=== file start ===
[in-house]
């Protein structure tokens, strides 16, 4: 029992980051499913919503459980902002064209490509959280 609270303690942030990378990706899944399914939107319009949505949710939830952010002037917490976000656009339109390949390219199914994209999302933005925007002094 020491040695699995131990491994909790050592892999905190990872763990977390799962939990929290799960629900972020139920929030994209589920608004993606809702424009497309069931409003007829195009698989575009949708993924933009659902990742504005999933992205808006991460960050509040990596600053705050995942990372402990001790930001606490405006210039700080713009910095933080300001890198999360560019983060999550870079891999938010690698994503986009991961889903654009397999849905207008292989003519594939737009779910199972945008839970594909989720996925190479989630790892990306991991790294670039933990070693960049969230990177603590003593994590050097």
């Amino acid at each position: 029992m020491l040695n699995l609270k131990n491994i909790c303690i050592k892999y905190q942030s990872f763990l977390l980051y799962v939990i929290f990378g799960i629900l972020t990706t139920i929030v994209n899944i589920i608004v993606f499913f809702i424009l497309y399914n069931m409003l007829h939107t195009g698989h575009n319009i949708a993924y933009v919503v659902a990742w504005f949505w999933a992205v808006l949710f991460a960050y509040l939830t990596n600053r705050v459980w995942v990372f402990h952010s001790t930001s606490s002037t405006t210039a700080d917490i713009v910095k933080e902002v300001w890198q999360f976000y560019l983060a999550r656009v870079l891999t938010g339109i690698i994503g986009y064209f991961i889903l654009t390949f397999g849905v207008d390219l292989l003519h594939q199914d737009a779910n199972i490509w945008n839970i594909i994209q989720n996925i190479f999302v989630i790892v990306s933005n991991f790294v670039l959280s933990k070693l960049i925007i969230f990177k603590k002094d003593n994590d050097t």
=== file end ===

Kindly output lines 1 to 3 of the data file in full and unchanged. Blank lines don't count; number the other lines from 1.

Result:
[in-house]
């Protein structure tokens, strides 16, 4: 029992980051499913919503459980902002064209490509959280 609270303690942030990378990706899944399914939107319009949505949710939830952010002037917490976000656009339109390949390219199914994209999302933005925007002094 020491040695699995131990491994909790050592892999905190990872763990977390799962939990929290799960629900972020139920929030994209589920608004993606809702424009497309069931409003007829195009698989575009949708993924933009659902990742504005999933992205808006991460960050509040990596600053705050995942990372402990001790930001606490405006210039700080713009910095933080300001890198999360560019983060999550870079891999938010690698994503986009991961889903654009397999849905207008292989003519594939737009779910199972945008839970594909989720996925190479989630790892990306991991790294670039933990070693960049969230990177603590003593994590050097």
């Amino acid at each position: 029992m020491l040695n699995l609270k131990n491994i909790c303690i050592k892999y905190q942030s990872f763990l977390l980051y799962v939990i929290f990378g799960i629900l972020t990706t139920i929030v994209n899944i589920i608004v993606f499913f809702i424009l497309y399914n069931m409003l007829h939107t195009g698989h575009n319009i949708a993924y933009v919503v659902a990742w504005f949505w999933a992205v808006l949710f991460a960050y509040l939830t990596n600053r705050v459980w995942v990372f402990h952010s001790t930001s606490s002037t405006t210039a700080d917490i713009v910095k933080e902002v300001w890198q999360f976000y560019l983060a999550r656009v870079l891999t938010g339109i690698i994503g986009y064209f991961i889903l654009t390949f397999g849905v207008d390219l292989l003519h594939q199914d737009a779910n199972i490509w945008n839970i594909i994209q989720n996925i190479f999302v989630i790892v990306s933005n991991f790294v670039l959280s933990k070693l960049i925007i969230f990177k603590k002094d003593n994590d050097t």